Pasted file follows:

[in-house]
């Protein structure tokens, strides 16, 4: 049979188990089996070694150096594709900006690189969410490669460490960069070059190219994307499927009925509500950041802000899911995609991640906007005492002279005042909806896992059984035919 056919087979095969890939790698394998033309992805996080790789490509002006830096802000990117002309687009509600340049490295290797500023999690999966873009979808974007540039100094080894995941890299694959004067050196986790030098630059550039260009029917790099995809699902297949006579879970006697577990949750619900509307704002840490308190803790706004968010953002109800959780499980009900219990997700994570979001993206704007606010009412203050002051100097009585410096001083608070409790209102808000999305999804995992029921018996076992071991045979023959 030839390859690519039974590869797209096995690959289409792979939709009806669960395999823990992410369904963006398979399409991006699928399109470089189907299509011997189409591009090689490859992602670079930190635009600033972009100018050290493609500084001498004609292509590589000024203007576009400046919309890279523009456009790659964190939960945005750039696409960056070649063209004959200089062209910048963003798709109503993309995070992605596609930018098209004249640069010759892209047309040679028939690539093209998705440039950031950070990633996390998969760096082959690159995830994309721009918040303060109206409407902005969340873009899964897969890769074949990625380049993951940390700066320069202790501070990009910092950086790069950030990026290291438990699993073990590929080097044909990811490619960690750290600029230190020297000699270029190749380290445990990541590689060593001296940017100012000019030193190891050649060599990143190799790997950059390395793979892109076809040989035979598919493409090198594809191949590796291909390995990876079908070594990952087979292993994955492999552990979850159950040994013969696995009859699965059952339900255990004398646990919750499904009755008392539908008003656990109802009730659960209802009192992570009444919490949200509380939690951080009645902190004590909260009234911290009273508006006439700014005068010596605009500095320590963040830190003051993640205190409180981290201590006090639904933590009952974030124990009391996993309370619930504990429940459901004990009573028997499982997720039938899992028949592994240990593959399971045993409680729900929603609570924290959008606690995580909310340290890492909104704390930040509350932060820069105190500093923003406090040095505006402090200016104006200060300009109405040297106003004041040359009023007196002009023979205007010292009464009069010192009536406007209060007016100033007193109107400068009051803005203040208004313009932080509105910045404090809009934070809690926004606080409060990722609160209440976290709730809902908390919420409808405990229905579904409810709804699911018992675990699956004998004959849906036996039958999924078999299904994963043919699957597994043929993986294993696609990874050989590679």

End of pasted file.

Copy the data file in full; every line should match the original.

[in-house]
């Protein structure tokens, strides 16, 4: 049979188990089996070694150096594709900006690189969410490669460490960069070059190219994307499927009925509500950041802000899911995609991640906007005492002279005042909806896992059984035919 056919087979095969890939790698394998033309992805996080790789490509002006830096802000990117002309687009509600340049490295290797500023999690999966873009979808974007540039100094080894995941890299694959004067050196986790030098630059550039260009029917790099995809699902297949006579879970006697577990949750619900509307704002840490308190803790706004968010953002109800959780499980009900219990997700994570979001993206704007606010009412203050002051100097009585410096001083608070409790209102808000999305999804995992029921018996076992071991045979023959 030839390859690519039974590869797209096995690959289409792979939709009806669960395999823990992410369904963006398979399409991006699928399109470089189907299509011997189409591009090689490859992602670079930190635009600033972009100018050290493609500084001498004609292509590589000024203007576009400046919309890279523009456009790659964190939960945005750039696409960056070649063209004959200089062209910048963003798709109503993309995070992605596609930018098209004249640069010759892209047309040679028939690539093209998705440039950031950070990633996390998969760096082959690159995830994309721009918040303060109206409407902005969340873009899964897969890769074949990625380049993951940390700066320069202790501070990009910092950086790069950030990026290291438990699993073990590929080097044909990811490619960690750290600029230190020297000699270029190749380290445990990541590689060593001296940017100012000019030193190891050649060599990143190799790997950059390395793979892109076809040989035979598919493409090198594809191949590796291909390995990876079908070594990952087979292993994955492999552990979850159950040994013969696995009859699965059952339900255990004398646990919750499904009755008392539908008003656990109802009730659960209802009192992570009444919490949200509380939690951080009645902190004590909260009234911290009273508006006439700014005068010596605009500095320590963040830190003051993640205190409180981290201590006090639904933590009952974030124990009391996993309370619930504990429940459901004990009573028997499982997720039938899992028949592994240990593959399971045993409680729900929603609570924290959008606690995580909310340290890492909104704390930040509350932060820069105190500093923003406090040095505006402090200016104006200060300009109405040297106003004041040359009023007196002009023979205007010292009464009069010192009536406007209060007016100033007193109107400068009051803005203040208004313009932080509105910045404090809009934070809690926004606080409060990722609160209440976290709730809902908390919420409808405990229905579904409810709804699911018992675990699956004998004959849906036996039958999924078999299904994963043919699957597994043929993986294993696609990874050989590679």